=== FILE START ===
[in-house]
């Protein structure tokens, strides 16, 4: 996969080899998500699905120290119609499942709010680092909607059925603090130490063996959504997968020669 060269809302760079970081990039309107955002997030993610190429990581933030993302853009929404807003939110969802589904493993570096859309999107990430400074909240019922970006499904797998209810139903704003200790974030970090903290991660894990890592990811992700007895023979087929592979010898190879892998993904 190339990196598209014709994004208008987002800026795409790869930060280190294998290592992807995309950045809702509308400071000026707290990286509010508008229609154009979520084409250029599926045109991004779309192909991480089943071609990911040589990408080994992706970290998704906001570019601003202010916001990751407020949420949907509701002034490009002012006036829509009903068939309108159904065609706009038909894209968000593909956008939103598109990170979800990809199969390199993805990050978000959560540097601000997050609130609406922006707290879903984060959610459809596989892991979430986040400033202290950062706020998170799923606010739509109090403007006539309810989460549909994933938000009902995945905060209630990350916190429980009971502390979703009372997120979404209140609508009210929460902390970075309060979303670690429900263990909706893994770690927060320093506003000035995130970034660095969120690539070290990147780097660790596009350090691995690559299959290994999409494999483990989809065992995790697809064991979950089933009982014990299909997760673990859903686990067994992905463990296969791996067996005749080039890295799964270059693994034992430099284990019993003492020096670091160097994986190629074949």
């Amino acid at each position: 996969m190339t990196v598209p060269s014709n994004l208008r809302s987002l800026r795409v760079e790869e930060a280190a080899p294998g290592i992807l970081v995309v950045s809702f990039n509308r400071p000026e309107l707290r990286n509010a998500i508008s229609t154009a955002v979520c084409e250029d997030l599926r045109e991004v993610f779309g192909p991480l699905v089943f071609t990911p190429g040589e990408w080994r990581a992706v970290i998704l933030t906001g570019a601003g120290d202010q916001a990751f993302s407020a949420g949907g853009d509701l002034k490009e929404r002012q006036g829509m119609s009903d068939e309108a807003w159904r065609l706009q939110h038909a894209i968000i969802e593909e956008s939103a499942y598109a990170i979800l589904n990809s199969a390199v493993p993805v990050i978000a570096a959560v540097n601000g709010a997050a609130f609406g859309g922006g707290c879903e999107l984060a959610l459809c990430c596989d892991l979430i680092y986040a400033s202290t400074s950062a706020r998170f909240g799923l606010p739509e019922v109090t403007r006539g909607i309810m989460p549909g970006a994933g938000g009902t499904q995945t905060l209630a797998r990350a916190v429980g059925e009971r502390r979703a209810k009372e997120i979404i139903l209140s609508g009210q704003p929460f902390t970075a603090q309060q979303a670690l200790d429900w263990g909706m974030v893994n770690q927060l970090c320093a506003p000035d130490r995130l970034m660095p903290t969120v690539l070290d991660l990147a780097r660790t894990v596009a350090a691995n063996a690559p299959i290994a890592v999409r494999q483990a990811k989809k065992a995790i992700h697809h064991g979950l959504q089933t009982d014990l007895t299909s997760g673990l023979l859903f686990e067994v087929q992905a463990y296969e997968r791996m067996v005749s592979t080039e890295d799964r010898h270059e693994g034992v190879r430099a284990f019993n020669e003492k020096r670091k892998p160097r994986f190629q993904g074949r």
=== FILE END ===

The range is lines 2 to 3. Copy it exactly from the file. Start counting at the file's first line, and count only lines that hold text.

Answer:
């Protein structure tokens, strides 16, 4: 996969080899998500699905120290119609499942709010680092909607059925603090130490063996959504997968020669 060269809302760079970081990039309107955002997030993610190429990581933030993302853009929404807003939110969802589904493993570096859309999107990430400074909240019922970006499904797998209810139903704003200790974030970090903290991660894990890592990811992700007895023979087929592979010898190879892998993904 190339990196598209014709994004208008987002800026795409790869930060280190294998290592992807995309950045809702509308400071000026707290990286509010508008229609154009979520084409250029599926045109991004779309192909991480089943071609990911040589990408080994992706970290998704906001570019601003202010916001990751407020949420949907509701002034490009002012006036829509009903068939309108159904065609706009038909894209968000593909956008939103598109990170979800990809199969390199993805990050978000959560540097601000997050609130609406922006707290879903984060959610459809596989892991979430986040400033202290950062706020998170799923606010739509109090403007006539309810989460549909994933938000009902995945905060209630990350916190429980009971502390979703009372997120979404209140609508009210929460902390970075309060979303670690429900263990909706893994770690927060320093506003000035995130970034660095969120690539070290990147780097660790596009350090691995690559299959290994999409494999483990989809065992995790697809064991979950089933009982014990299909997760673990859903686990067994992905463990296969791996067996005749080039890295799964270059693994034992430099284990019993003492020096670091160097994986190629074949």
């Amino acid at each position: 996969m190339t990196v598209p060269s014709n994004l208008r809302s987002l800026r795409v760079e790869e930060a280190a080899p294998g290592i992807l970081v995309v950045s809702f990039n509308r400071p000026e309107l707290r990286n509010a998500i508008s229609t154009a955002v979520c084409e250029d997030l599926r045109e991004v993610f779309g192909p991480l699905v089943f071609t990911p190429g040589e990408w080994r990581a992706v970290i998704l933030t906001g570019a601003g120290d202010q916001a990751f993302s407020a949420g949907g853009d509701l002034k490009e929404r002012q006036g829509m119609s009903d068939e309108a807003w159904r065609l706009q939110h038909a894209i968000i969802e593909e956008s939103a499942y598109a990170i979800l589904n990809s199969a390199v493993p993805v990050i978000a570096a959560v540097n601000g709010a997050a609130f609406g859309g922006g707290c879903e999107l984060a959610l459809c990430c596989d892991l979430i680092y986040a400033s202290t400074s950062a706020r998170f909240g799923l606010p739509e019922v109090t403007r006539g909607i309810m989460p549909g970006a994933g938000g009902t499904q995945t905060l209630a797998r990350a916190v429980g059925e009971r502390r979703a209810k009372e997120i979404i139903l209140s609508g009210q704003p929460f902390t970075a603090q309060q979303a670690l200790d429900w263990g909706m974030v893994n770690q927060l970090c320093a506003p000035d130490r995130l970034m660095p903290t969120v690539l070290d991660l990147a780097r660790t894990v596009a350090a691995n063996a690559p299959i290994a890592v999409r494999q483990a990811k989809k065992a995790i992700h697809h064991g979950l959504q089933t009982d014990l007895t299909s997760g673990l023979l859903f686990e067994v087929q992905a463990y296969e997968r791996m067996v005749s592979t080039e890295d799964r010898h270059e693994g034992v190879r430099a284990f019993n020669e003492k020096r670091k892998p160097r994986f190629q993904g074949r």